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ReNeuron Stem Cell Line Used to Demonstrate How Anti-depressants Make New Brain Cells

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ReNeuron Group plc has announced that one of its human neural stem cell lines has been used by academic researchers to show for the first time in a clinically relevant model how anti-depressant drugs make new brain cells.

In a study published this week in the journal Molecular Psychiatry, researchers from the Institute of Psychiatry, King’s College London used ReNeuron’s human hippocampal stem cells as a new model to investigate “in a dish” the effects of anti-depressants on brain cells.

The study showed that anti-depressants produce more stem cells and accelerate their development into adult brain cells. This process is due to a protein in the cell, the glucocorticoid receptor, being activated by the anti-depressants, switching on particular genes that turn immature stem cells into mature, adult brain cells.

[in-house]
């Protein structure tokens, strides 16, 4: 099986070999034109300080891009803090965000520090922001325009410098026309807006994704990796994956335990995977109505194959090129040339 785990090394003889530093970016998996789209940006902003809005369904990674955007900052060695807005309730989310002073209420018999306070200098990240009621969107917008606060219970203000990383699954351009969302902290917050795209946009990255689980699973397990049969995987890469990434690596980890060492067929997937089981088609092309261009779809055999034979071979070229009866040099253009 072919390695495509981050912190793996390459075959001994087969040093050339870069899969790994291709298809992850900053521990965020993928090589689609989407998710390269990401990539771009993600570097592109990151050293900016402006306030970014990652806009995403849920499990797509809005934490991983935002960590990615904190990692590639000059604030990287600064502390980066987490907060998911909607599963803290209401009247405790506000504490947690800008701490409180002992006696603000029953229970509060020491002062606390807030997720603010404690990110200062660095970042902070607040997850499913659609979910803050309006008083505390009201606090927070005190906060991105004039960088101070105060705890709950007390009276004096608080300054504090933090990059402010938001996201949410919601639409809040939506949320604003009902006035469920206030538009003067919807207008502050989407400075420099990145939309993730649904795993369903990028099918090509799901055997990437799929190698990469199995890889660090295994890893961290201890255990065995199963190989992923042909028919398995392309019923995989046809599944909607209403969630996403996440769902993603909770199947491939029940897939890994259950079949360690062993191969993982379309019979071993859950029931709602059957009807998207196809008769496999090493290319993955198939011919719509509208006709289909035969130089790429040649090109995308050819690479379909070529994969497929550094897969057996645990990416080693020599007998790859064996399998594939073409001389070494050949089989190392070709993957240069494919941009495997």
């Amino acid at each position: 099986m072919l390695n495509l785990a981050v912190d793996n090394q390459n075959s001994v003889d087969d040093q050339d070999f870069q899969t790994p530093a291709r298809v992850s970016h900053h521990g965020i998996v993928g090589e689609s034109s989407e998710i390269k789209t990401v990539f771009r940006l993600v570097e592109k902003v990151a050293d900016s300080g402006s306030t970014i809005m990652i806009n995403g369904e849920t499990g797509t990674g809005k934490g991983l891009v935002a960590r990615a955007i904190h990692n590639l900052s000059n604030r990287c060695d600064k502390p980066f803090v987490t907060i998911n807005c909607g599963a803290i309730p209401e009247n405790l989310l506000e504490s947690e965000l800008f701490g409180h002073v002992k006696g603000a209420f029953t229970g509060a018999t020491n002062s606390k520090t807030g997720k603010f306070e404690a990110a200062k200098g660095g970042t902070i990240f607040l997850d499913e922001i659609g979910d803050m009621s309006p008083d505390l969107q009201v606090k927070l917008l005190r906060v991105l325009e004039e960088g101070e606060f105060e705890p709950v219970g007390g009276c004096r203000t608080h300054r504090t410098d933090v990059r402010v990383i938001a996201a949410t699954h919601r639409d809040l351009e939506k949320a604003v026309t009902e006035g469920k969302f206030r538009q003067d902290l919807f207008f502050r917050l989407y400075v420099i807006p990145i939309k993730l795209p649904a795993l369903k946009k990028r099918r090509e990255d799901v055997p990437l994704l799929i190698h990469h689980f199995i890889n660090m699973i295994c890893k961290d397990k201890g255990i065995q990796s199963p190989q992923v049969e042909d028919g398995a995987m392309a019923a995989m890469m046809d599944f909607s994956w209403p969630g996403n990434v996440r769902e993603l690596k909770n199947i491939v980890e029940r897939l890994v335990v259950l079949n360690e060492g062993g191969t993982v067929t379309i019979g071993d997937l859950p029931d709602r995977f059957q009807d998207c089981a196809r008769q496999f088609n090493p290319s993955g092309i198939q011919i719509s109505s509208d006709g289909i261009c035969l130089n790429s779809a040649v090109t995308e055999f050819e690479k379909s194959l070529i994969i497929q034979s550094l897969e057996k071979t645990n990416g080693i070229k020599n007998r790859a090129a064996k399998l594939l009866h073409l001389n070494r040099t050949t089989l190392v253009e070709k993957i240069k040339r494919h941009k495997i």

By stimulating this process of neurogenesis (the production of new brain cells), anti-depressants counteract the damaging effects of stress hormones which are elevated in depressed patients and thereby help to overcome the debilitating psychological symptoms of depression.

According to the World Health Organisation, depression is expected to be the second leading contributor to the global burden of disease by the year 2020. The novel stem cell system used in this study can be deployed in the future to model psychiatric illnesses in the laboratory and thereby assist in the development of more effective, targeted anti-depressant drugs.

John Sinden, Chief Scientific Officer of ReNeuron, said: “We are pleased that yet another candidate in ReNeuron’s library of neural stem cell lines is showing its potential, either as a cell-based therapeutic or as a model of disease to assist in the development of conventional drug therapeutics. Through its various academic and industrial collaborations, ReNeuron is well-placed to exploit the scientific and commercial potential of its stem cell assets in both of these applications.”